Are You Really in Pursuit of Happiness?

This Fourth of July weekend, I’m musing on the Declaration of Independence. What exactly did our Founding Fathers mean by including “the pursuit of Happiness” as one of our unalienable rights? 

Some say our Founding Fathers were influenced by Francis Hutcheson, an Irish reverend and philosopher, and others who believed that happiness was best achieved when people engaged in civic actions to ensure the greatest happiness for the greatest numbers. In other words, men like Washington and Jefferson, who had wealth and property and everything you could need to be “happy” by our modern definitions, knew that true happiness came from contributing to society, not just seeking personal wealth, satisfaction, fame, or glory. 


Our interpretation of this “right” has changed in modern times. Most people today view it in a more self-gratifying manner. Our right to pursue happiness seems to mean the ability to seek personal fulfillment, material goods, time for our hobbies, etc. We have truly become a “me-centered” nation. 


But what would happen if we all looked at the things that make us happy in our personal lives and sought to make those things more readily available to others? And what if we pushed our lawmakers to do the same?


So, if getting a college education helped you achieve happiness in your career, could you demand our politicians make college more accessible and affordable to all? If you were lucky enough to benefit from a grant in your arts career, might you encourage your Congressmen to make sure more grants were available for others? If you take pride in your heritage, might you encourage new candidates entering political races to embrace and support diversity in all areas?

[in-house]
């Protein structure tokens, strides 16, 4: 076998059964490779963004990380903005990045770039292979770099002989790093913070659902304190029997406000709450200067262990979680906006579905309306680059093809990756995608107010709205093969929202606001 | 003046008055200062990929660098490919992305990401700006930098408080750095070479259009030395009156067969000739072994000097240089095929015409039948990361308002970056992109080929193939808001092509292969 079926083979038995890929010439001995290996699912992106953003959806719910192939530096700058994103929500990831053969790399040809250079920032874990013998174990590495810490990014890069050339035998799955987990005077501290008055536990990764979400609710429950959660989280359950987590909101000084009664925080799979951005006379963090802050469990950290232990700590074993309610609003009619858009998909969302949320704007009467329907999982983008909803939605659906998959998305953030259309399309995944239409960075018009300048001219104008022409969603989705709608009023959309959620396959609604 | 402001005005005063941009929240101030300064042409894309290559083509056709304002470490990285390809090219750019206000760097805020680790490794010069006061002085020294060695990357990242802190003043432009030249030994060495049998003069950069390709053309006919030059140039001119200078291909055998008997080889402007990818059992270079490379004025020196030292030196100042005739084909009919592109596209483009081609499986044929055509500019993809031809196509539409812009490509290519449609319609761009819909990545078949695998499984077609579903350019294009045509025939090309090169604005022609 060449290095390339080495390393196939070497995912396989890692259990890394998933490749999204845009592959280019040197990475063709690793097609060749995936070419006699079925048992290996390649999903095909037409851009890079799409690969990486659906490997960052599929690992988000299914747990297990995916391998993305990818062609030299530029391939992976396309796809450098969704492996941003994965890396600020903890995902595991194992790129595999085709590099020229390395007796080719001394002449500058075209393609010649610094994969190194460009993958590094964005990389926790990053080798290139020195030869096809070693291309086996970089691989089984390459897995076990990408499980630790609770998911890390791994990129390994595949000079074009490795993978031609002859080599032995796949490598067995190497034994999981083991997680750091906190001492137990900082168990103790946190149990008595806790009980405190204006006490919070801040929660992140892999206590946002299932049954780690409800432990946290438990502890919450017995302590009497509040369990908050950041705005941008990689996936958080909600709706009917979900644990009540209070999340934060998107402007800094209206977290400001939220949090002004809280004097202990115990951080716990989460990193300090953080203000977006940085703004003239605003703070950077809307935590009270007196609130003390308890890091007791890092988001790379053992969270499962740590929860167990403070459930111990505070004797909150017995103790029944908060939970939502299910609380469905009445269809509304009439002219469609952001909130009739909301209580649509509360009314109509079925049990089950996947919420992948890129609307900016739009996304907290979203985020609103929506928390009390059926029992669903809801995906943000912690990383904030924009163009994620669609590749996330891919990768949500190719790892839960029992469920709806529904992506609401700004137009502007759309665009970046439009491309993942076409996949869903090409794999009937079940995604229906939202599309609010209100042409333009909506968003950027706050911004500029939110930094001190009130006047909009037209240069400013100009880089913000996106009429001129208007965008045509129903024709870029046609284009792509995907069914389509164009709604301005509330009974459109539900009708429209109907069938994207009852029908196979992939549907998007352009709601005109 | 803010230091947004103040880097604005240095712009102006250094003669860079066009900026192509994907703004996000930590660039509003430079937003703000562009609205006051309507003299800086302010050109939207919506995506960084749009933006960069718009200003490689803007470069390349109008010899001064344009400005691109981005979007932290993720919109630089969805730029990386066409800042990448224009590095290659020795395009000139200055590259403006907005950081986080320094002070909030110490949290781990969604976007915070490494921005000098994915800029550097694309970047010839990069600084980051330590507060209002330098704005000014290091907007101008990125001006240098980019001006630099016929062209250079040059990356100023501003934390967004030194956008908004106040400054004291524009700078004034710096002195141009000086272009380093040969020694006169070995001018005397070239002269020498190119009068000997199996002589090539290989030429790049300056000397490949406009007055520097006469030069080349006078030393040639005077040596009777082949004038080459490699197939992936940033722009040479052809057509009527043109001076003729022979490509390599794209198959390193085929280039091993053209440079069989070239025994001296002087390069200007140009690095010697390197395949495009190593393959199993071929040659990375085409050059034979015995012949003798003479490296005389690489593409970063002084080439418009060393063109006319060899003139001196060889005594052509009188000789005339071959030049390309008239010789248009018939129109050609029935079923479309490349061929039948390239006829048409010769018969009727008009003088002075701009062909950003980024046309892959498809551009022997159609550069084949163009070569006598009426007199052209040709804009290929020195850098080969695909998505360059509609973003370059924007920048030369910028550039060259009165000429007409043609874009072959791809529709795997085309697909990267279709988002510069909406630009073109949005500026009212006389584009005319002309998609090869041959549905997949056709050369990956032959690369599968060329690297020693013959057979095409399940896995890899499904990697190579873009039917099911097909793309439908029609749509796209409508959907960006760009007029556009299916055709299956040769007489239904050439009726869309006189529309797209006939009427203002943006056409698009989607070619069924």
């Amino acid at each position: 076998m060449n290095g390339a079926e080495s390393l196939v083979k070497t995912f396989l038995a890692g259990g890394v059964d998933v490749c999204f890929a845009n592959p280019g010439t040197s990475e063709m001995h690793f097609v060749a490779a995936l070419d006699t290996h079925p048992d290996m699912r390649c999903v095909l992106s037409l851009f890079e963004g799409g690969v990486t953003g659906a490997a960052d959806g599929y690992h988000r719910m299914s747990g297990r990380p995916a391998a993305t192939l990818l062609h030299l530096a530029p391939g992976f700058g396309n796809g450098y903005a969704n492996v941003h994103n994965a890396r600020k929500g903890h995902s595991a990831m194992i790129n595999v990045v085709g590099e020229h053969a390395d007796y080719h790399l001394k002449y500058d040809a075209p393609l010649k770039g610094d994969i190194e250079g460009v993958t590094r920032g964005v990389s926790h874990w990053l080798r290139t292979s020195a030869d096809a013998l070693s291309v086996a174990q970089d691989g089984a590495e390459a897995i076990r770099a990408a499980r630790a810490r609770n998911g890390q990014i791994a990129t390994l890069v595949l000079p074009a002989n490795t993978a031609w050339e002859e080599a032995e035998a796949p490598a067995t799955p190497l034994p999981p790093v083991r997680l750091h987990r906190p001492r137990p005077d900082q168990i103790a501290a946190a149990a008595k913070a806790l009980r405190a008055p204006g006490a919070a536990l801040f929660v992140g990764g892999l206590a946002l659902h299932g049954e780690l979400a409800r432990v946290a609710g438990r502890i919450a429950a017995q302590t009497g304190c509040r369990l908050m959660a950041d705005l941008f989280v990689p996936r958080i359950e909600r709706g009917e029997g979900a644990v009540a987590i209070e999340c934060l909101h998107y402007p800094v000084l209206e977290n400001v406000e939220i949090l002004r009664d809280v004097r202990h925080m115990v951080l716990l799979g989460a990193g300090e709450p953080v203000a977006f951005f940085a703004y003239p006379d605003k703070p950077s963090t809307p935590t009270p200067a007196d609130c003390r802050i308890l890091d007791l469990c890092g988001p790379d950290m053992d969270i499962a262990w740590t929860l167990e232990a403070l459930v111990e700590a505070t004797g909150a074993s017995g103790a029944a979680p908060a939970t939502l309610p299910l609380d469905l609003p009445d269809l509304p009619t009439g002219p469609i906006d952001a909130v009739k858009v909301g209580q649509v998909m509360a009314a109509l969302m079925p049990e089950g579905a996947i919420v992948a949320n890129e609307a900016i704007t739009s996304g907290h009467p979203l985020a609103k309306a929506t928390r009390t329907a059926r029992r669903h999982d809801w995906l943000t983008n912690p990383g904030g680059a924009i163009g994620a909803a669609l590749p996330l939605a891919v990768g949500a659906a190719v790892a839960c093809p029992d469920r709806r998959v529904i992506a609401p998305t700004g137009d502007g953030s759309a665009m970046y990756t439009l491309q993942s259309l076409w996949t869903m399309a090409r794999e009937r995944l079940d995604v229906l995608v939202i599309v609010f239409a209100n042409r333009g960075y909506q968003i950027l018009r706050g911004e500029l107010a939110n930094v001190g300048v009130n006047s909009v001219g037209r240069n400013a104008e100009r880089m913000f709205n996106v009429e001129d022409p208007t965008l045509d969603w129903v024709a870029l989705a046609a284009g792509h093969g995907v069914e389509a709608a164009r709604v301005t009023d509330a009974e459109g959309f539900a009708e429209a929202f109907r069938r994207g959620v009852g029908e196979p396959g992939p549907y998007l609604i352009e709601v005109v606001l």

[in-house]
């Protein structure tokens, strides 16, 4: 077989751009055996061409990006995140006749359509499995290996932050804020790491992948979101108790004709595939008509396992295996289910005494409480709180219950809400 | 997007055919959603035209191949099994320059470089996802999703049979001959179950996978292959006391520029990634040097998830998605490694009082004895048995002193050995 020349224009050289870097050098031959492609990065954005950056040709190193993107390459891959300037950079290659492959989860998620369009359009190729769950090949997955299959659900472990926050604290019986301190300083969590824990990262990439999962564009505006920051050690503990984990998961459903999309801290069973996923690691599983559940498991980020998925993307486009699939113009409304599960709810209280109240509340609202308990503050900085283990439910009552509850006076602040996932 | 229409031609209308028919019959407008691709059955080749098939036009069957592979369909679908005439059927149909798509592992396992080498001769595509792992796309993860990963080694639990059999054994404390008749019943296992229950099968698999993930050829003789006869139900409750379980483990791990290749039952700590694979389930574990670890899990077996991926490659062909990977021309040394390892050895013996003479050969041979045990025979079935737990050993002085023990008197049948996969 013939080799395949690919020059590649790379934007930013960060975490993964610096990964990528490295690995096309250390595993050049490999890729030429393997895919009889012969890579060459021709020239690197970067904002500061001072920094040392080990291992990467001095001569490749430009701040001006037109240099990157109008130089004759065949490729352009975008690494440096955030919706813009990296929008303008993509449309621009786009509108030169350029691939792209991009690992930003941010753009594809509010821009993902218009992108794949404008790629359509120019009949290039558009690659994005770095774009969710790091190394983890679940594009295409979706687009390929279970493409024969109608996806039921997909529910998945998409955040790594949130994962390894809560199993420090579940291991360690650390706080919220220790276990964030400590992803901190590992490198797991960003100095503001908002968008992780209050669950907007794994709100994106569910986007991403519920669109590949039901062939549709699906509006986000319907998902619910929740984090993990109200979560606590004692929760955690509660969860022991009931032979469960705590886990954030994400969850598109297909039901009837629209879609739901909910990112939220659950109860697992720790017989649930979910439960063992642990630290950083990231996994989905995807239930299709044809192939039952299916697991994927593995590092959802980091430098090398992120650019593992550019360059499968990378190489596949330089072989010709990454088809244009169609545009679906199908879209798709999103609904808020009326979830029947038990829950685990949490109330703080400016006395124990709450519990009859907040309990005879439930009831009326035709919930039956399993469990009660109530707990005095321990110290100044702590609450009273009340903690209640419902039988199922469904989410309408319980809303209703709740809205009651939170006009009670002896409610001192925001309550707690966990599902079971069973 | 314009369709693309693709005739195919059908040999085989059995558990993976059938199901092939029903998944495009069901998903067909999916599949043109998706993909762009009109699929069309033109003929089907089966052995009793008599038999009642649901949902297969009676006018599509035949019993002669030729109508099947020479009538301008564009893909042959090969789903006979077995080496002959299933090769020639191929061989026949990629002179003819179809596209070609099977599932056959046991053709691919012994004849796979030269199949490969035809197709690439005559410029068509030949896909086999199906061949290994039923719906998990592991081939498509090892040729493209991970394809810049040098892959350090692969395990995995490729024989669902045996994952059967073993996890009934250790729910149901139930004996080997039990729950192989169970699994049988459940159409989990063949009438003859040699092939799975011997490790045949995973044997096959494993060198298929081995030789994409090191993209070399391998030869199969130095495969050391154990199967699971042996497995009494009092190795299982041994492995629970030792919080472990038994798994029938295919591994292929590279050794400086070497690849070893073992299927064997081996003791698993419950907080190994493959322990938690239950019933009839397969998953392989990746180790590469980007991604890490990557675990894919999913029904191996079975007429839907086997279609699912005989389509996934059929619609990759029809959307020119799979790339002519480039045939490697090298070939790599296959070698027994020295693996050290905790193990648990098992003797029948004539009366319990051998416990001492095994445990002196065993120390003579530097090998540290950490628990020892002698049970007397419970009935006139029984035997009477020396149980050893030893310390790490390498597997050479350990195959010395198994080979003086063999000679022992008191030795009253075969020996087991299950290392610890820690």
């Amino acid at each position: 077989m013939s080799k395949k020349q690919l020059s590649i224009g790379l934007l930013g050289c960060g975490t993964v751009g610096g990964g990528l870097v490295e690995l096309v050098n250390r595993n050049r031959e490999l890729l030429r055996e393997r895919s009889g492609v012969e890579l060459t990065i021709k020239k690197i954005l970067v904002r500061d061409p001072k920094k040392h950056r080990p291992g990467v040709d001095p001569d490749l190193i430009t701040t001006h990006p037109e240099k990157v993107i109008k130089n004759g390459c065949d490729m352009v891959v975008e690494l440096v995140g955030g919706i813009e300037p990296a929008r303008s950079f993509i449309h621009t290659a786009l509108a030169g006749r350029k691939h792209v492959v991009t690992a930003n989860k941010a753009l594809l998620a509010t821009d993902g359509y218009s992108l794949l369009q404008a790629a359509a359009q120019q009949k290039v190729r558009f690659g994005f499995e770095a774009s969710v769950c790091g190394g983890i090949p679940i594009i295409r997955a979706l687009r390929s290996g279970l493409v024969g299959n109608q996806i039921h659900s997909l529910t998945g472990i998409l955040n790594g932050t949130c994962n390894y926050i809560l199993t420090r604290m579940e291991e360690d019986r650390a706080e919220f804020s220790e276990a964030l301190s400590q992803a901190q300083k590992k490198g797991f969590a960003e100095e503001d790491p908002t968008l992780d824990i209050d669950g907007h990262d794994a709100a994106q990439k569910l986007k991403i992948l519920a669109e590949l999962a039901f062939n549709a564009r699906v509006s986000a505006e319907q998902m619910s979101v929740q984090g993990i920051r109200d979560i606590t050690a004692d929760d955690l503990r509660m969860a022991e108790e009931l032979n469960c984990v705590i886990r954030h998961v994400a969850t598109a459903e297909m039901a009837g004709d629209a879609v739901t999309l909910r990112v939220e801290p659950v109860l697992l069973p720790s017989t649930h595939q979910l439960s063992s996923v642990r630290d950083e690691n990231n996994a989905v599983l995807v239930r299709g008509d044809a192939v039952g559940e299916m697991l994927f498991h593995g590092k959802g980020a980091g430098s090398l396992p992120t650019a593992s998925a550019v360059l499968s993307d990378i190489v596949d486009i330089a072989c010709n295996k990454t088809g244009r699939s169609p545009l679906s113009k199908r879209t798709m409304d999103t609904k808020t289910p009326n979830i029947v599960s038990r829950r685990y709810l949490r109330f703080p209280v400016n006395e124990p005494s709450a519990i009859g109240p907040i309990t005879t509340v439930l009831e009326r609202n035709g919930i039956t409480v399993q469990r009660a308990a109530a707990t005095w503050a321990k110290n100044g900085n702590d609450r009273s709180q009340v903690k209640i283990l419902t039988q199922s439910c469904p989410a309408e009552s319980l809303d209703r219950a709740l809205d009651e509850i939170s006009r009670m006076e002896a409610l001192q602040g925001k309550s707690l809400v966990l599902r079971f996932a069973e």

And when your pleas fall on deaf ears, can you take matters into your own hands? When our lawmakers fail to care for those in need, can we be the ones to start scholarships, set up grants, raise awareness, take action?


Kathleen Kennedy Townsend wrote that the Founding Fathers knew, “People were happy when they controlled their destiny, when their voice was heard, when they participated in public events, when the government did not do things to them, or even for them, but with them. 


Our Founding Fathers understood that happiness is hollow when it’s not shared. And they recognized that when only a portion of our citizens are happy and others are not, unrest will follow. It isn’t just our duty to care for others, it’s our right. How privileged we are to live in a country where we can fight not only for our happiness, but for the happiness of others. Happy Fourth of July! 


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